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The Economist Intelligence Unit is relaunching its industry blog. Now known as EIU Views, the site features data-driven commentary by members of the EIU’s industry team. The approach is much the same as Daily Data Point, but the new site will feature a broader pool of editors writing about a wider range of sectors (including, of course, the financial services industry).

Please update your bookmarks and head over to www.eiuviews.com. To see only the finance posts, visit www.eiuviews.com/index.php/category/financial-services. For the finance RSS feed, use www.eiuviews.com/index.php/category/financial-services/feed.

Today, Standard & Poor’s announced a new equity index based on the CIVETS countries. The moniker, coined by the Economist Intelligence Unit a few years ago, describes a group of sizeable emerging markets—Colombia, Indonesia, Vietnam, Egypt, Turkey and South Africa—with appealing conditions for sustained high growth. Although not yet part of common parlance like the BRICs (Brazil, Russia, India and China), the CIVETS are generally the most-discussed markets in the next tier of emerging economies.

For its part, S&P describes the group as characterised by “dynamic, rapidly changing economies and young, growing populations.” Back-testing its new index, the CIVETS-based construction has recently outperformed indexes based on the BRICs as well as emerging markets in general. But this is not to say that shares in the CIVETS countries are uniformly buoyant: since the start of 2008, Colombian large caps have risen by more than 60% while large Egyptian stocks have shed more than 50% of their value. The group is an eclectic mix of political and economic systems, with financial markets of widely varying maturities. Thus, an index built from the CIVETS offers exposure to a targeted yet diversified basket of important emerging economies.

The recent performance of CIVETS shares will attract adventurous investors seeking outsized returns, much like intrepid coffee lovers who covet a rare, expensive type of bean harvested with the help of the civet, a cat-like mammal. In a less auspicious omen, civets were also linked to the spread of the deadly SARS virus.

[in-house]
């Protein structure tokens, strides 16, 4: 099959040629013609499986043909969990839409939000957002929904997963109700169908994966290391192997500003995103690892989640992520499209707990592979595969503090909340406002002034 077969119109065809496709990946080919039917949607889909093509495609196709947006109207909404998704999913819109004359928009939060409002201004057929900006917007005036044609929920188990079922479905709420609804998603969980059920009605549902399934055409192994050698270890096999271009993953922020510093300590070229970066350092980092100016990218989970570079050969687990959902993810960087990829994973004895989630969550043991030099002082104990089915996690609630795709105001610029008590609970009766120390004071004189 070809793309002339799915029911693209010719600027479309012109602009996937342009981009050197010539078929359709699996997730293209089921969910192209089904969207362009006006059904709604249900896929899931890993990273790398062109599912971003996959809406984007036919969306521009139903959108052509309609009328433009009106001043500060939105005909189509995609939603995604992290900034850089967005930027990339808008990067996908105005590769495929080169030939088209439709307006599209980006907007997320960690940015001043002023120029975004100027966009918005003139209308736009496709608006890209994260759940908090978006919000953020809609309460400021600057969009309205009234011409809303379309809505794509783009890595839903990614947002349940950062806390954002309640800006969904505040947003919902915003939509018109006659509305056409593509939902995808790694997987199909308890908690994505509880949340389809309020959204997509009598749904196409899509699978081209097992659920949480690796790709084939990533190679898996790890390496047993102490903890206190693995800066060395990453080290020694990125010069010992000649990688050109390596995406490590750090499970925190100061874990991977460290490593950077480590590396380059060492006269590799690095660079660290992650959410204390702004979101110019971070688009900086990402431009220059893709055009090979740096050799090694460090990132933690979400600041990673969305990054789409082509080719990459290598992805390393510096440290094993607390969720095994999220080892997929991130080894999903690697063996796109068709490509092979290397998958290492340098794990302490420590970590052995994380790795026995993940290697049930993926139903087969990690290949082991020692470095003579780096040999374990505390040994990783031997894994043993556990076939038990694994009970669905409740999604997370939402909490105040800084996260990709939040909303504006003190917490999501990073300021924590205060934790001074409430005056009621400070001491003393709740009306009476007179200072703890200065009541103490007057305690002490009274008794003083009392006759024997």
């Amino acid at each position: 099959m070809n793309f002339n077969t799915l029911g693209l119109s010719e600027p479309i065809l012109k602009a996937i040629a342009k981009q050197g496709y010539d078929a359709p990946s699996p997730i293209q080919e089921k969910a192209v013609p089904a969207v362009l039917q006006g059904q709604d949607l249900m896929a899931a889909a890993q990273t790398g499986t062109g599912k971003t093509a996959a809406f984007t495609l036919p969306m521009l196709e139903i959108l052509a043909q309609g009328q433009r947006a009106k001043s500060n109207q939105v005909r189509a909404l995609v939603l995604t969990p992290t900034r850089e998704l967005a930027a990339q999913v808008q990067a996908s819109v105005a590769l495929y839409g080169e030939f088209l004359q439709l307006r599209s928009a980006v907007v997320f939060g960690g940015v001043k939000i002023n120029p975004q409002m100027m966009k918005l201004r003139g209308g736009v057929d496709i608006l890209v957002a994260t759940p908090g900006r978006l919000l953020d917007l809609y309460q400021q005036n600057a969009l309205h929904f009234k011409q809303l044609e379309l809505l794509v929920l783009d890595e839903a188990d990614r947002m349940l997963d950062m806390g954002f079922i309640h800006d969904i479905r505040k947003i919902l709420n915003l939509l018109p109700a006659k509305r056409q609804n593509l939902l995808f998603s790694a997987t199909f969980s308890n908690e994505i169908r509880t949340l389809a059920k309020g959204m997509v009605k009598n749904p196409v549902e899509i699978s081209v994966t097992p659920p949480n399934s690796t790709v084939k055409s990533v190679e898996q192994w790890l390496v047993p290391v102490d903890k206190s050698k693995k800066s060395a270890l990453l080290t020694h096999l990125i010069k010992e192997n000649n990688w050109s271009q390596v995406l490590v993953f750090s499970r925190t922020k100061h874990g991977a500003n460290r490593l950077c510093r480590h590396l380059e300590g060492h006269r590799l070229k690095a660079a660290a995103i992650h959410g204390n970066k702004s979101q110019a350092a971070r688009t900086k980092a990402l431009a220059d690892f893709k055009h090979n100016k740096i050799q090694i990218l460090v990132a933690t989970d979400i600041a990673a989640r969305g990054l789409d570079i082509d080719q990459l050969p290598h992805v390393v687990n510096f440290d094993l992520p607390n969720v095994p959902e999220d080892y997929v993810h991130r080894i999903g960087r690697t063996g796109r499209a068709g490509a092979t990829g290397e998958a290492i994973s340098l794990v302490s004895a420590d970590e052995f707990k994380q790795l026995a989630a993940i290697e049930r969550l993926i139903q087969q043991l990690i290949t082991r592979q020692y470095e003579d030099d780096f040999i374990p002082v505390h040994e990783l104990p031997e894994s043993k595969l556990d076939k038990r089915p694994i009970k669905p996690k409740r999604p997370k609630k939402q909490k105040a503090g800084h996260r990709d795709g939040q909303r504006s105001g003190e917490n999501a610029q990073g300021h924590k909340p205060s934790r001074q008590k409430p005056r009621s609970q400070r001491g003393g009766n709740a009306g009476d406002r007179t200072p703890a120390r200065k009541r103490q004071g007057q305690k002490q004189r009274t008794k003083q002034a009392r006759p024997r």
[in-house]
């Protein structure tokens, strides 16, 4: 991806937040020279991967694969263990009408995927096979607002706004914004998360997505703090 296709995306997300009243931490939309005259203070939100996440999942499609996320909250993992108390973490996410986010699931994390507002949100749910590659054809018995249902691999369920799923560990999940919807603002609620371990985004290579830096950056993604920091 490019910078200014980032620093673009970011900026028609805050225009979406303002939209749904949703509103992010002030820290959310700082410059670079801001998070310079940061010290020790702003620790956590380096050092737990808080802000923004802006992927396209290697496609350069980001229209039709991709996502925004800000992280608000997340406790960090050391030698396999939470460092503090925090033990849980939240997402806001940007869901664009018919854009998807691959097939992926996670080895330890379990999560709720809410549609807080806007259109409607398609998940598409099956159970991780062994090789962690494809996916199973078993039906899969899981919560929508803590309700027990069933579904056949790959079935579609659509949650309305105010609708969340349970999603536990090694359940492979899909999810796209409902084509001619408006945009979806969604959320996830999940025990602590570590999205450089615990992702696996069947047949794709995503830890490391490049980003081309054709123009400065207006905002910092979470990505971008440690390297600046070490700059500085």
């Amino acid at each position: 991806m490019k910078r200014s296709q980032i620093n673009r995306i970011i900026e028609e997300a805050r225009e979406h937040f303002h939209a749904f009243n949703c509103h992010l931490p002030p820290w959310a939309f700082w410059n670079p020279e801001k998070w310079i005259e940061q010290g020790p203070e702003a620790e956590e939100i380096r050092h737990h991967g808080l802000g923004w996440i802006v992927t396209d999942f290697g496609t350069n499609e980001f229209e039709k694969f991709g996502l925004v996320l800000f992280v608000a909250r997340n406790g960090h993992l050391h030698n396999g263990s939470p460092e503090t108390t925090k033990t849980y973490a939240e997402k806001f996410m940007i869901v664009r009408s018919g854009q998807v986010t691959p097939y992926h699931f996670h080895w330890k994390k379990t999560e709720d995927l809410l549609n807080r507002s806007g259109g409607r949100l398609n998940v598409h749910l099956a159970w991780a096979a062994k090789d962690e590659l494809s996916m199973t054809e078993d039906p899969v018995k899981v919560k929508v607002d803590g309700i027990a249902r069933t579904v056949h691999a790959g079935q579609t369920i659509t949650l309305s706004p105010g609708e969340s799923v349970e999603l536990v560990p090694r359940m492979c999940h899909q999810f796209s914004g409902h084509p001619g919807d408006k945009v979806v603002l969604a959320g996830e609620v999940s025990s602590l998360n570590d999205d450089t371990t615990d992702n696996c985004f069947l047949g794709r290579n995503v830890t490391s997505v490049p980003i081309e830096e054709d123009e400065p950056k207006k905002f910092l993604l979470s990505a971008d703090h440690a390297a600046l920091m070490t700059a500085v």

Apologies for the light posting of late. The chart makers have been busy on a number of large projects, including exciting plans for the future of this site. Normal blogging will resume towards the end of next week.

In the meantime, as always, normal service continues at the parent site.

The majority of data and analysis at Financial Services Briefing is available only to subscribers. Each week, a small share of content from the service is made available to non-subscribers.

What do an Italian bank and a poultry farm in Madagascar have in common? Very little in practice, of course. Both, however, share a common minority shareholder: Libya.

As the unrest in Libya intensifies and governments step up the pressure on Colonel Muammar Qadhafi, the toughest actions taken against Libya’s ruling regime so far have been financial. Amid signs that cash is running short in Tripoli, attention has turned to the government’s foreign holdings, and the extent to which it can repatriate these funds for much-needed liquidity.

Read more at Financial Services Briefing: “Trimming Tripoli’s tentacles” (March 11th)

Assets under management at the world’s sovereign wealth funds are now nearly US$4trn, according to new research. The latest tally, released by Preqin, is up by 11% over 2010, which itself grew 11% over the year before.

Recent growth has come thanks to rising commodity prices and despite some significant withdrawals by host governments. Russia, for example, bolstered its fiscal position by tapping its sovereign fund for around US$35bn over the past 12 months. Despite the promise of an influx of petrodollars, the outlook for a host of funds in the Middle East and North Africa is cloudy, as the stewardship of funds faces potential changes in states experiencing unrest like Libya, Bahrain and Algeria.

The EIU’s finance team has received the latest Credit Suisse Global Investment Returns Sourcebook. A hard-copy only publication, it is a weighty tome in terms of both content and physical heft. The research, conducted by a group of academics from the London Business School who wrote an influential book on investment returns, crunches the numbers on asset returns for 19 countries back to 1900. This makes it an authority on the global equity risk premium.